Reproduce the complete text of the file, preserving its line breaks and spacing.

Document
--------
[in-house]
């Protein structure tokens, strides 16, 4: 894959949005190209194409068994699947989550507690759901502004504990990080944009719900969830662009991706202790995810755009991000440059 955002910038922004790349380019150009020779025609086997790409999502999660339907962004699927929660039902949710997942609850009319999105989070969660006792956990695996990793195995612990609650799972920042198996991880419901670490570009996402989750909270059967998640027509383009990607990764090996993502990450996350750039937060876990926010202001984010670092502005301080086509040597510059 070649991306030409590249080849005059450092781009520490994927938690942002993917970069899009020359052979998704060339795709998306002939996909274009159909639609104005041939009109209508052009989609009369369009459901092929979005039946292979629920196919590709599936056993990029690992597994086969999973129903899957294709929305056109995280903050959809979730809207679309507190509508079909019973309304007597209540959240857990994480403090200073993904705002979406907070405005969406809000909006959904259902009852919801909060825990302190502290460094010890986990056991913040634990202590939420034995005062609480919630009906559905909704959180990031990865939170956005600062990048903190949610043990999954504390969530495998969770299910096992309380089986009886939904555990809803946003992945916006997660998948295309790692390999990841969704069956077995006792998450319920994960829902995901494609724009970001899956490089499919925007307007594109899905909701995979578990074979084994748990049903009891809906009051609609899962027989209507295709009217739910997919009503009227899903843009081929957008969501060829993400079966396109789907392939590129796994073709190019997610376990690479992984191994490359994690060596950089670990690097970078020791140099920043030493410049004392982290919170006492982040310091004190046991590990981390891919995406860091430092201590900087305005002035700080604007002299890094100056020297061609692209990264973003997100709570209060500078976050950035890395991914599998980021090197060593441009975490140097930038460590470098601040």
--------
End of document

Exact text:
[in-house]
């Protein structure tokens, strides 16, 4: 894959949005190209194409068994699947989550507690759901502004504990990080944009719900969830662009991706202790995810755009991000440059 955002910038922004790349380019150009020779025609086997790409999502999660339907962004699927929660039902949710997942609850009319999105989070969660006792956990695996990793195995612990609650799972920042198996991880419901670490570009996402989750909270059967998640027509383009990607990764090996993502990450996350750039937060876990926010202001984010670092502005301080086509040597510059 070649991306030409590249080849005059450092781009520490994927938690942002993917970069899009020359052979998704060339795709998306002939996909274009159909639609104005041939009109209508052009989609009369369009459901092929979005039946292979629920196919590709599936056993990029690992597994086969999973129903899957294709929305056109995280903050959809979730809207679309507190509508079909019973309304007597209540959240857990994480403090200073993904705002979406907070405005969406809000909006959904259902009852919801909060825990302190502290460094010890986990056991913040634990202590939420034995005062609480919630009906559905909704959180990031990865939170956005600062990048903190949610043990999954504390969530495998969770299910096992309380089986009886939904555990809803946003992945916006997660998948295309790692390999990841969704069956077995006792998450319920994960829902995901494609724009970001899956490089499919925007307007594109899905909701995979578990074979084994748990049903009891809906009051609609899962027989209507295709009217739910997919009503009227899903843009081929957008969501060829993400079966396109789907392939590129796994073709190019997610376990690479992984191994490359994690060596950089670990690097970078020791140099920043030493410049004392982290919170006492982040310091004190046991590990981390891919995406860091430092201590900087305005002035700080604007002299890094100056020297061609692209990264973003997100709570209060500078976050950035890395991914599998980021090197060593441009975490140097930038460590470098601040």